Quick Pliohippus Facts
- Lived during the Late Miocene Period through the Pliocene Period
- Lived in North America
- Was about the same size as a modern horse
- Could run as fast as a horse
- Was an herbivore
Pliohippus is a prehistoric horse which lived approximately 12 to 2 million years ago – from the Late Miocene Period through the Pliocene Period. It was first discovered in the 19th century and was named by Othniel Charles Marsh in 1874. This animal’s name means “Pliocene horse.”
Judging just from Pliohippus pictures, you’d be hard pressed to think of this animal as being like anything other than a modern horse. It closely resembles the modern horse, with one exception. Pliohippus had two pits in its skull that were right in front of its eyes. This feature doesn’t occur in modern horses and paleontologists aren’t sure what it was for. Some have theorized that it may have been additional space to allow this horse to accommodate larger face muscles. Others have thought that it was a resonating chamber that allowed this horse to change the pitch and frequency of its calls. However, there isn’t definitive proof that either theory is true.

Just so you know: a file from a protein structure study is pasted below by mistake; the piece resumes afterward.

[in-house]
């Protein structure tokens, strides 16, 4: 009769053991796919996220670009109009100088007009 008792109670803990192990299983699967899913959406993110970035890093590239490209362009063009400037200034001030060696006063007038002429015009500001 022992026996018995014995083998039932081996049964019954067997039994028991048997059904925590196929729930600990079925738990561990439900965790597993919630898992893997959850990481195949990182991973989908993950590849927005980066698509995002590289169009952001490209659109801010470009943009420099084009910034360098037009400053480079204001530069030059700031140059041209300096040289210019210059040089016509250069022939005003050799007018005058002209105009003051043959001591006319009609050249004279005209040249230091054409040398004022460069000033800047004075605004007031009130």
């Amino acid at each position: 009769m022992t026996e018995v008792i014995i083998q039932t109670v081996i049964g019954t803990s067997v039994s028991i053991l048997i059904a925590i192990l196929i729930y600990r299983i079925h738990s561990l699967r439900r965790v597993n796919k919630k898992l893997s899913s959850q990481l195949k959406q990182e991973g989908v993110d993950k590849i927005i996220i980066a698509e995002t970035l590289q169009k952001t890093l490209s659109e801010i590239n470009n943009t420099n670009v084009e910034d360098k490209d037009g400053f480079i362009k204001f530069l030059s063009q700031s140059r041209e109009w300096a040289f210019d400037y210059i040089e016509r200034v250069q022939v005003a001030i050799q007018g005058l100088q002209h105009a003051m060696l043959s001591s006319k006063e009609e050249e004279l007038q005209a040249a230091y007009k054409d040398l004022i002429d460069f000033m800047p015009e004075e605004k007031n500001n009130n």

Some of the things that are known about Pliohippus is that it was about 6 feet tall, 8 feet long and weighed around 1,000 pounds. Which is the approximate measurements for a modern horse. This animal also probably acted in much of the same way as a horse. Roaming the plains of North America and living off a variety of different grasses. Its gallop was probably around 30 to 40 miles per hour and it probably could run at a top speed of about 50 miles per hour.
One of the most interesting facts about Pliohippus is whether or not it is the direct ancestor of the modern horse. For a long time, paleontologists that that was indeed the case. However, some scientists are beginning to think that it was only a cousin of the modern horse. That it has ancestral ties to Astrohippus instead of the modern horse. Regardless of whether that is true or not, one thing is certain. This horse was probably the direct descendant of Merychippus – a horse-like animal which lived during the Late Miocene period or about 5 million years before Pliohippus hit the scene.